The Commons Public Accounts Committee also published a report that examined the financial sustainability of local authorities. It is not really surprising, but the report found that cuts to local authority budgets are hitting the poorest areas the hardest.

Chair of the committee, Margaret Hodge, said that between 2010-11 and 2015-16 some council had faced funding reductions of 37 per cent, which, when you think about it, is a staggering amount. It is no wonder some councils are in trouble.

“These cuts have not hit all local authorities equally, with reductions ranging between 5 per cent and 40 per cent,” she continued.

“Councils with the greatest spending needs – the most deprived authorities – have been receiving the largest reductions.

“Further cuts could not just undermine the entire viability of most optional services, but might threaten some statutory services in these areas.”

The report also highlighted the fact that the Department for Communities and Local Government (DCLG) had adopted a hands-off approach, despite lacking understanding of the impact of funding reductions on services.

Hodge said: “[The DCLG] looks only at data on spending and has little information on service levels, service quality, and financial sustainability.

“Without at least an idea of the amount of funding required to maintain statutory services to a minimum standard, it is hard to see how the department could ensure that local authorities are able to fulfil their statutory duties.”

And as if all that wasn’t enough, an analysis carried out by the BBC yesterday also revealed that the average amount spent on care for people aged 65 and over had fallen by a fifth in England over the last decade. Using official data, the research found that in 2003-4, a total of £1,188 was being spent per person. In 2013-14, this figure dropped by 20 per cent to £951. Given we are facing an increasingly ageing population this reduction seems ludicrous.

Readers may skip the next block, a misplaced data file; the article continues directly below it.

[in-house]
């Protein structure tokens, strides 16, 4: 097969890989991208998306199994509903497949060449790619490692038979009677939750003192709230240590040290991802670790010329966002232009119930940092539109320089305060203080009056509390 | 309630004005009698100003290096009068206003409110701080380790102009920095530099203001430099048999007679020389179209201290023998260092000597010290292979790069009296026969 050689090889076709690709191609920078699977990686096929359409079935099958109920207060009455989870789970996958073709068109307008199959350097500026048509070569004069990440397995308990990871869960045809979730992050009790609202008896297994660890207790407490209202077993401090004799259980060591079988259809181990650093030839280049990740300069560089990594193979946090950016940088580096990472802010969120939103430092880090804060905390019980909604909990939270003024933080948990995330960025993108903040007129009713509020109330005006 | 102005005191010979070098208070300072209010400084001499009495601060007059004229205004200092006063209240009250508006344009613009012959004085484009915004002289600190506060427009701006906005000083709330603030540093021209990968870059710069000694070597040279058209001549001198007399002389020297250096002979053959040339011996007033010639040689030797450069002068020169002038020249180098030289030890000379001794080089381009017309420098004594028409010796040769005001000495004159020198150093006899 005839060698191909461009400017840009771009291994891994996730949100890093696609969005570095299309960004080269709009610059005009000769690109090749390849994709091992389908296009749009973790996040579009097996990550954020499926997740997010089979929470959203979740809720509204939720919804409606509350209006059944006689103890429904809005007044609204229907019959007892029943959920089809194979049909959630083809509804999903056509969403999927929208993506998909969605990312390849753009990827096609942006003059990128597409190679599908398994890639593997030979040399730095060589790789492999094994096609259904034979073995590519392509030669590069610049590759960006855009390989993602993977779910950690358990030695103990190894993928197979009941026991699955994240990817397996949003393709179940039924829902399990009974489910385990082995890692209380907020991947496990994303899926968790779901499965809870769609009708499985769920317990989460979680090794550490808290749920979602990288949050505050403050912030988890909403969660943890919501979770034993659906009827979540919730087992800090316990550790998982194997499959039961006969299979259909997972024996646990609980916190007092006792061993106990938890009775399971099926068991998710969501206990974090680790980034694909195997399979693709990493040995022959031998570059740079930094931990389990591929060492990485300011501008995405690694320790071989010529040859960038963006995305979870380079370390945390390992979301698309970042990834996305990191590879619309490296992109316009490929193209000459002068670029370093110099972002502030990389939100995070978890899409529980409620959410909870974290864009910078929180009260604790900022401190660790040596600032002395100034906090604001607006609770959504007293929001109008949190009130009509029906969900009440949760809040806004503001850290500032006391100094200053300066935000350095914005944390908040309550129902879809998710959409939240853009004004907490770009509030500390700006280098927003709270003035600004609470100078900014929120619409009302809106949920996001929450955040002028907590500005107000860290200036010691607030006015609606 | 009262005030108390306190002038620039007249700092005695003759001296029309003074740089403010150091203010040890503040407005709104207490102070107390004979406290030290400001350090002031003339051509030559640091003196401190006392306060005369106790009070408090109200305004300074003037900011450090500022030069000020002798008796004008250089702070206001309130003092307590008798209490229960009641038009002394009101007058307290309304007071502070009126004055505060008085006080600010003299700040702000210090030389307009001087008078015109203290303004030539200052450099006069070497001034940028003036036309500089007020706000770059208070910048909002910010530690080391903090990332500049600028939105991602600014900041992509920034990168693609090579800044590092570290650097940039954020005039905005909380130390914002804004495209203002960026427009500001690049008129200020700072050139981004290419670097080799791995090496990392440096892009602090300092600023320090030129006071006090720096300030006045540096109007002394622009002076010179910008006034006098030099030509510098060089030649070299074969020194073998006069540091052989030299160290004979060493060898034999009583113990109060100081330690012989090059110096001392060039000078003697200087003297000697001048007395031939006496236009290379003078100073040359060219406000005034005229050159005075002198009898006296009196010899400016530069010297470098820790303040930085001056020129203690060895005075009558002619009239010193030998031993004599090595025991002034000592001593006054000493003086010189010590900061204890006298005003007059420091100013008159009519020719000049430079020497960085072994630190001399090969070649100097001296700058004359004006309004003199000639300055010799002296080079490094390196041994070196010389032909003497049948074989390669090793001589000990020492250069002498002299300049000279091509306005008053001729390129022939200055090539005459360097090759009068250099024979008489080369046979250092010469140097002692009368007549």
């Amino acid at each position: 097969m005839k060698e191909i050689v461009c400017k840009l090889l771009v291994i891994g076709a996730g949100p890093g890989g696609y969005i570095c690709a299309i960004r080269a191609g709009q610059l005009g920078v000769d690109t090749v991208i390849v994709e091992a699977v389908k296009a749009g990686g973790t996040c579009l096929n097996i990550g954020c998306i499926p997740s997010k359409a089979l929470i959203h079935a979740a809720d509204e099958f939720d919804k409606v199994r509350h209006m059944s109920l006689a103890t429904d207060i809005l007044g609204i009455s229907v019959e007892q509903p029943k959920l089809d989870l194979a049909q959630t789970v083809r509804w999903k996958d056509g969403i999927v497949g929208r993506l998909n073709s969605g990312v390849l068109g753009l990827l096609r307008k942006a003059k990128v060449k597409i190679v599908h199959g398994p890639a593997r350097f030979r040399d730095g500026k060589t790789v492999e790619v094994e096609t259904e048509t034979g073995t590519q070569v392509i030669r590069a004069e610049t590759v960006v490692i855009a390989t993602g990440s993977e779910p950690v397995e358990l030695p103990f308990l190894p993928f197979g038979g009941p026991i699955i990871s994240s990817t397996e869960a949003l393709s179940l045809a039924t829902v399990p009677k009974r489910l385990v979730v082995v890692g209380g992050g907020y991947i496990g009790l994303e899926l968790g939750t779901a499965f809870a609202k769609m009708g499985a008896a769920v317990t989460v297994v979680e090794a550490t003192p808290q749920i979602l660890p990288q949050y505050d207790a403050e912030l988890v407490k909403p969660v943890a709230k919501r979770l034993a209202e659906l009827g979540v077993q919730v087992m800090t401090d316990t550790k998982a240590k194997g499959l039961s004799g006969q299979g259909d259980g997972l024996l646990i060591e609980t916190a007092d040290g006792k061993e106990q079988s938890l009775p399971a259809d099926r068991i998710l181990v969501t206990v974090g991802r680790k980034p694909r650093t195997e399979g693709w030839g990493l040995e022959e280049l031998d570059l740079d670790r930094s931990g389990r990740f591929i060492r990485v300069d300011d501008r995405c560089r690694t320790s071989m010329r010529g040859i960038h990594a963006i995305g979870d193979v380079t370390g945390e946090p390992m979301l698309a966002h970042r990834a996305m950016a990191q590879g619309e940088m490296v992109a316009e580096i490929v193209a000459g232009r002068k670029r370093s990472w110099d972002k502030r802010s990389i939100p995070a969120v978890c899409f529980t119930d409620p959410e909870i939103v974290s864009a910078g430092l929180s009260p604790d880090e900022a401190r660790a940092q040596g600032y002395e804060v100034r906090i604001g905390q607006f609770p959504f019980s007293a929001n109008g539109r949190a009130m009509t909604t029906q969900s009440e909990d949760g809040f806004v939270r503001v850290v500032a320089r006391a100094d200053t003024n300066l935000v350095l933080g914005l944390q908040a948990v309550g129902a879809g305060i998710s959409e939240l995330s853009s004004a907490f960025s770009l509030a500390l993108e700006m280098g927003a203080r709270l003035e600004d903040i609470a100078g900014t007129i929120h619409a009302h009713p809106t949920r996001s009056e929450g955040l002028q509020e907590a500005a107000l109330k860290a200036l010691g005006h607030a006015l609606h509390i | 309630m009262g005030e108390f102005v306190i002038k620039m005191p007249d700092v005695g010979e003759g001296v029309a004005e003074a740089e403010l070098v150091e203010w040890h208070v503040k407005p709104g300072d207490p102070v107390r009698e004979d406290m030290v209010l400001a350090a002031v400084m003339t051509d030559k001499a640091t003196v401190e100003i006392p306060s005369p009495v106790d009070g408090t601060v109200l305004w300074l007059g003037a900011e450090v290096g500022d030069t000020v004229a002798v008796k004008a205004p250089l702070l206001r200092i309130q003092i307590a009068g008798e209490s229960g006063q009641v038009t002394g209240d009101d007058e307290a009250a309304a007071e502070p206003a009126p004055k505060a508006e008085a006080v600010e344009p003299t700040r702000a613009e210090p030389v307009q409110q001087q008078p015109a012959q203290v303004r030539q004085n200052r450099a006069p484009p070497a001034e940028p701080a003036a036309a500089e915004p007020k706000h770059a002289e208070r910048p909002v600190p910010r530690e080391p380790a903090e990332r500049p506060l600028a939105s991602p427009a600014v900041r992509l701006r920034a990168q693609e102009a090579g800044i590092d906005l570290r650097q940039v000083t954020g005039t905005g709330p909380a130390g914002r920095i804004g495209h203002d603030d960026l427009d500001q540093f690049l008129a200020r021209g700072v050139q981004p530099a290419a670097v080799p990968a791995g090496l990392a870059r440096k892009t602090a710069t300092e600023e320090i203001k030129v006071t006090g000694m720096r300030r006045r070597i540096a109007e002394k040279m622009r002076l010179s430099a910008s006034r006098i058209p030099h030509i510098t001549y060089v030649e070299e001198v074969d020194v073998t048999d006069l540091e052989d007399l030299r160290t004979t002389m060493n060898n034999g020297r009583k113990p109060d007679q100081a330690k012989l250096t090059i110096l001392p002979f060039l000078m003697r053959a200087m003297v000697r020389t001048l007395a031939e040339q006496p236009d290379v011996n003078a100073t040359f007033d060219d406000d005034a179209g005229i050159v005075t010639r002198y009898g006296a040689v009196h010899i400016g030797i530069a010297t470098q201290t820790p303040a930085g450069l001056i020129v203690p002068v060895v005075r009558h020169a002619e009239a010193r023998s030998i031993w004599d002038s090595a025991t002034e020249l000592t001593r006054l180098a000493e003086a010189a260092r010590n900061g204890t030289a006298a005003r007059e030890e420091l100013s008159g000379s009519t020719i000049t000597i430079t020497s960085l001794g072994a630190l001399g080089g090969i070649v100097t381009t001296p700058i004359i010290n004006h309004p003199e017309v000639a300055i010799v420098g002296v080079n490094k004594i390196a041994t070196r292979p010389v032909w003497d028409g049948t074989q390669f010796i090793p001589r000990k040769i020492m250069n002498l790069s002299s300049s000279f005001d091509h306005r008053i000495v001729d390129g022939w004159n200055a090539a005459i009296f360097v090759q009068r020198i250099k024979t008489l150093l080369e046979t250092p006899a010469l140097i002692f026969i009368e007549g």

Acknowledging that councils have had a “tough budget settlement”, Care Minister Norman Lamb said “[councils] have had to play their part in getting the public finances under control.”

He also noted that attempts were being made to ensure community services played a greater role in the care sector and that schemes such as the Better Care Fund would help alleviate pressure on the health service.

However, critics have warned that Better Care will not be the answer to the problems facing health and social care. In fact, Better Care has done little to appease the minds of health or social care sector.

In a recent report, the National Audit Office said plans for amalgamating health and social care were not adequate and were based on “optimism rather than evidence”.

The report said: “There is limited evidence that integrated care is cost-effective in sustainably reducing unplanned hospital admissions.”

The NAO also said that assumptions that admissions would fall from 47 per cent by 3.5 per cent a year was “highly ambitious”.

Margaret Hodge also recently criticised the plans, stating that: “Planning for the Better Care Fund has been a shambles.

“The fund is a complex and challenging initiative that clearly requires strong leadership and effective cross-government working, both of which have been lacking.

“It is hard to believe that until recently there was no central management team or programme director, and there were only limited attempts to identify and manage risks to successful delivery.

“Such incompetence from departments is unacceptable at a time when the number of people most likely to need care is rising, and overall funding is falling.”

Councils face monumental hurdles ahead—particularly councils from less affluent regions—but what is clear is that the system cannot continue as it is. We cannot ignore the needs of older people, people with mental health problems, or children at risk, and it would be criminal to do so, but councils are not magicians. They can only do what the money will allow them to do, and what is apparent is the money does not allow them to do what they need to.